We found out we were expecting baby number 2 last November. This time, it was different. I was a mother determined to be as careful as I could. I took a few weeks off exercising completely during the most critical development time for the baby.

And then, the unthinkable happened. An extremely rare cord accident and we lost our little girl.

Along with the questions, heartache, and horrific grief, came deep perspectives on life that have impacted me profoundly. While having a child brings some change, losing a child changes everything. It is almost impossible to look at anything in the same way. The fragility of life becomes so real. Most things that seemed important, good, or even just fun, aren’t the same. When you bury a child, death becomes so real. It’s almost like you actually fast forward and see the end of your own life, and the reality of eternity is solidified.

Back to the rest of the story…

With encouragement from my hubby we starting exercising a little again a few weeks ago. It seemed so stupid, but gave us something physical to do. (Grief sometimes makes you want to “do” something…as if it will make you feel better). I knew in my mind it was good for my body. Adam has an interest in triathlons, so he was planning on doing the little one they hold at SIU every spring. Maybe, just maybe, I would do it with him.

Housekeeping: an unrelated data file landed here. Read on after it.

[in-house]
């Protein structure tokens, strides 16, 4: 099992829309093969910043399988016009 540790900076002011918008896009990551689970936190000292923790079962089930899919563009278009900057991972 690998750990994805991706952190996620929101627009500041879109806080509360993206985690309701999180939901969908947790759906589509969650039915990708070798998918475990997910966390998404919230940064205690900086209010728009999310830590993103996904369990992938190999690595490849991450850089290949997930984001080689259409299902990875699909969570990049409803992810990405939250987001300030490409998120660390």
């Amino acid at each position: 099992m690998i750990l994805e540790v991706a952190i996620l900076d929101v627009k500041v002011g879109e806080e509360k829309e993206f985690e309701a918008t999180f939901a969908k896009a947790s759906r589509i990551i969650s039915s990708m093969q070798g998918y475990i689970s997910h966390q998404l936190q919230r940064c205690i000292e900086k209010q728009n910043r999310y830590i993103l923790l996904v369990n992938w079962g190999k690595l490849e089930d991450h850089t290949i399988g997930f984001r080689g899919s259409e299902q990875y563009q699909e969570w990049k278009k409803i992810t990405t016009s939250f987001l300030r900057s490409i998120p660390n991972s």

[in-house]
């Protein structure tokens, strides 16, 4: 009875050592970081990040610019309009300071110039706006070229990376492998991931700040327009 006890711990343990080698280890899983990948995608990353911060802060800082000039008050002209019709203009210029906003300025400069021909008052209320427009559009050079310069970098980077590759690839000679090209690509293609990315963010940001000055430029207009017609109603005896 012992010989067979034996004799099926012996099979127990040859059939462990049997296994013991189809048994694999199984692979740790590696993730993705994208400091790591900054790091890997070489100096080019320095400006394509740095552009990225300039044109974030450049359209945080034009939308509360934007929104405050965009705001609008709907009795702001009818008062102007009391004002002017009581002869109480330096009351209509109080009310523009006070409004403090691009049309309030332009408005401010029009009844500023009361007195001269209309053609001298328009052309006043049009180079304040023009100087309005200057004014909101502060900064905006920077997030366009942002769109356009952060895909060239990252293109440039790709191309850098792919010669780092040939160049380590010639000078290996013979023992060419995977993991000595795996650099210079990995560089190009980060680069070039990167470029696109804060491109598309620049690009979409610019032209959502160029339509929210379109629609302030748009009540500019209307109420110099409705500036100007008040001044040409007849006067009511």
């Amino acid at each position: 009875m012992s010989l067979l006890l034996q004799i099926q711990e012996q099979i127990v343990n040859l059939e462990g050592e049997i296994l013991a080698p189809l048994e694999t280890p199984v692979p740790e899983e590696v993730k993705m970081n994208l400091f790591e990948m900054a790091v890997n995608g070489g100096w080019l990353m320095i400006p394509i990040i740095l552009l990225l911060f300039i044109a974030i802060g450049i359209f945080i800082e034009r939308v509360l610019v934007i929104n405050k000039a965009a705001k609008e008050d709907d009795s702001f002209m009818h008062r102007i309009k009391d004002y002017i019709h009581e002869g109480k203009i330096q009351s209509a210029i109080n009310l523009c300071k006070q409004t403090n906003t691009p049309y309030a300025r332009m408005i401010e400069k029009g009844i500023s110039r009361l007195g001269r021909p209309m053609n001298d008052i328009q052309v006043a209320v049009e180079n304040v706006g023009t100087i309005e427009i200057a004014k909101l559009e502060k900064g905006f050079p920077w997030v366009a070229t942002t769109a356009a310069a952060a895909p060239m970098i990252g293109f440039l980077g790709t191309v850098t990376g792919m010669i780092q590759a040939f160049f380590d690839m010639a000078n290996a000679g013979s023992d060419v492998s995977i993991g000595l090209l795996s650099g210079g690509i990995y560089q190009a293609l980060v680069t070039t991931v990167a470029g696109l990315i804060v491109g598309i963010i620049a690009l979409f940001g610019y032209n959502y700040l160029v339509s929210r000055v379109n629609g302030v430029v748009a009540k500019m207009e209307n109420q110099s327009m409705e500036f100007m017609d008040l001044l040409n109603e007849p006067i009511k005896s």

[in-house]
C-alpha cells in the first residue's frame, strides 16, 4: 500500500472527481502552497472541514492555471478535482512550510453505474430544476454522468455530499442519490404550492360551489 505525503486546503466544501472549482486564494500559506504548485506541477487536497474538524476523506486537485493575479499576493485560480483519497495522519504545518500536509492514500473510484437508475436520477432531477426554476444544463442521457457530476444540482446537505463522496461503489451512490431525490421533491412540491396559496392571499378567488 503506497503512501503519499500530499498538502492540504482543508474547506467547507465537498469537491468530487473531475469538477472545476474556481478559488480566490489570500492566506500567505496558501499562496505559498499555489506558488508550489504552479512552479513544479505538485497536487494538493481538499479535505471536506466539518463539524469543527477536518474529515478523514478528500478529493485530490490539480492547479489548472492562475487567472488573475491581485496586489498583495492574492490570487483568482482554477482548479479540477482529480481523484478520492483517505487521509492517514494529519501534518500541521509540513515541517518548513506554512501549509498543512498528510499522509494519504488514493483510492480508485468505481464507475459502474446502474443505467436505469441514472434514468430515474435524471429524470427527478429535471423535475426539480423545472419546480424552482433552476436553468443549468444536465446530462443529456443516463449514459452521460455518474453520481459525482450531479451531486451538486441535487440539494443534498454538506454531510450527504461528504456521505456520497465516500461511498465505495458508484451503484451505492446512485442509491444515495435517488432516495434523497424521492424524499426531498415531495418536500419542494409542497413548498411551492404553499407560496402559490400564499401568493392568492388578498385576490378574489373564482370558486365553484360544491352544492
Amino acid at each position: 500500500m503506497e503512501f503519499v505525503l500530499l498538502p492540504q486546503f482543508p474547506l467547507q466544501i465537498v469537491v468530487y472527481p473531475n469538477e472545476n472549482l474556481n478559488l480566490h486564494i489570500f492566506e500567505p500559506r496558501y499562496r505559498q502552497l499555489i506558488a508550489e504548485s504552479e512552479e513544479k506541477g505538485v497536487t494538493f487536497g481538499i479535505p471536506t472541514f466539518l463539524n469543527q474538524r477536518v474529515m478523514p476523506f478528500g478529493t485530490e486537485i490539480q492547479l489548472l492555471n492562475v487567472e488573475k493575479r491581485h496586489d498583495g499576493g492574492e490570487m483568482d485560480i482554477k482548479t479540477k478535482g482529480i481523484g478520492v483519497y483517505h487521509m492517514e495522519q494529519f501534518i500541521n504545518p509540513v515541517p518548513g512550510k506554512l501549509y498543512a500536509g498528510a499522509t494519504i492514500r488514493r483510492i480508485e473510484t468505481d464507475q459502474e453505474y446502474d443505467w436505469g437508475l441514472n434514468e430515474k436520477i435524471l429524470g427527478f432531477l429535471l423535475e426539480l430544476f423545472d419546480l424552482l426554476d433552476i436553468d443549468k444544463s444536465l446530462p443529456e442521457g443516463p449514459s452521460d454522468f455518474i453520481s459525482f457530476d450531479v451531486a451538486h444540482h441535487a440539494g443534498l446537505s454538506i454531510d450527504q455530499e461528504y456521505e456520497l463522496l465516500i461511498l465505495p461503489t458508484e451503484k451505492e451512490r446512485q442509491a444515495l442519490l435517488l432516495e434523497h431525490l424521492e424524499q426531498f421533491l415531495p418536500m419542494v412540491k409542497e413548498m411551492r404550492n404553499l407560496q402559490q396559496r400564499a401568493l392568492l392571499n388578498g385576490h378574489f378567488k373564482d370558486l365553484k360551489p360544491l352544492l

As it turned out, Adam wasn’t able to participate due to his work schedule. After going back and forth several times, and shedding quite a few tears, I decided 3 days before to go ahead and do it.  I didn’t want to because I shouldn’t be able to. I should be 27 weeks pregnant instead. Competing and running just seem so silly now. I so wish I was big and pregnant today. But I’m not. So I decided to try my first triathlon even in the midst of my journey through grief. Besides, nothing seems very hard anymore.

God gave me strength once again and I finished a 385 yard swim, 5.8 mile bike, and 2 mile run in 42 minutes and 57 seconds. It was nice to cross the finish line.

But there is a much greater finish line I am looking forward to. You see, we are all in a race right now that is much bigger than any competition. It is the only one that really matters. It is the race of this life. Who we run for, and how we run, will determine our eternal destiny. Today, more than ever, I want to run that race. I want to run hard and well, just as Paul exhorted in Hebrews 12:1-3

Therefore, since we have so great a cloud of witnesses surrounding us, let us also lay aside every encumbrance and the sin which so easily entangles us, and let us run with endurance the race that is set before us, fixing our eyes on Jesus, the author and perfecter of faith, who for the joy set before Him endured the cross,despising the shame, and has sat down at the right hand of the throne of God. For consider Him who has endured such hostility by sinners against Himself, so that you will not grow weary and lose heart.

Even now, in the daily struggle through grief and loss, I will keep fixing my eyes on Jesus. He has endured so much and will help me each step of the way.

At the end of this race is the real reward – my Jesus, and now, my baby Esther Kate. I can’t wait for that day. I want to run well for my King. I want to run well for the Daddy who holds my little girl right now. And while I run…I know she is in that great cloud of witnesses cheering me onFor she already sees the end victory.

 

 

 

Comments

  1. Adam Waller says:

    Great post.
    I love you baby!
    Great job on the race!!